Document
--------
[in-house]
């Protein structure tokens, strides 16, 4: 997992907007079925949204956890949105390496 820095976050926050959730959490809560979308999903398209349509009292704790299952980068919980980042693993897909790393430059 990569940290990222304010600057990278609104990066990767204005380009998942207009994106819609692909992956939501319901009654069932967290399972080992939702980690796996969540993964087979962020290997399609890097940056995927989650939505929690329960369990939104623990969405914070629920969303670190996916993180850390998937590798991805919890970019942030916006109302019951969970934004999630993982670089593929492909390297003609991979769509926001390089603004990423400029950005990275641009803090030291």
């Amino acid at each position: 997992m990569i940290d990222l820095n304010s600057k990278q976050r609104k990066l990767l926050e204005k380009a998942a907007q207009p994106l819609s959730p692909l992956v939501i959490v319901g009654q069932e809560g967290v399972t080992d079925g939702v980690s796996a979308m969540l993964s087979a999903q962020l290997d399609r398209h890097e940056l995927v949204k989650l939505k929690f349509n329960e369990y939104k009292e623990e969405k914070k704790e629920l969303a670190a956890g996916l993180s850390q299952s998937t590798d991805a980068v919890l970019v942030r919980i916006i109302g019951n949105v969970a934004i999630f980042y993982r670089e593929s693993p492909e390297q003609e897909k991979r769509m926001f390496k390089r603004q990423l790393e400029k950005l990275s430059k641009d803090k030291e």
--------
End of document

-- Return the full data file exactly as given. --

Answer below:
[in-house]
């Protein structure tokens, strides 16, 4: 997992907007079925949204956890949105390496 820095976050926050959730959490809560979308999903398209349509009292704790299952980068919980980042693993897909790393430059 990569940290990222304010600057990278609104990066990767204005380009998942207009994106819609692909992956939501319901009654069932967290399972080992939702980690796996969540993964087979962020290997399609890097940056995927989650939505929690329960369990939104623990969405914070629920969303670190996916993180850390998937590798991805919890970019942030916006109302019951969970934004999630993982670089593929492909390297003609991979769509926001390089603004990423400029950005990275641009803090030291």
């Amino acid at each position: 997992m990569i940290d990222l820095n304010s600057k990278q976050r609104k990066l990767l926050e204005k380009a998942a907007q207009p994106l819609s959730p692909l992956v939501i959490v319901g009654q069932e809560g967290v399972t080992d079925g939702v980690s796996a979308m969540l993964s087979a999903q962020l290997d399609r398209h890097e940056l995927v949204k989650l939505k929690f349509n329960e369990y939104k009292e623990e969405k914070k704790e629920l969303a670190a956890g996916l993180s850390q299952s998937t590798d991805a980068v919890l970019v942030r919980i916006i109302g019951n949105v969970a934004i999630f980042y993982r670089e593929s693993p492909e390297q003609e897909k991979r769509m926001f390496k390089r603004q990423l790393e400029k950005l990275s430059k641009d803090k030291e």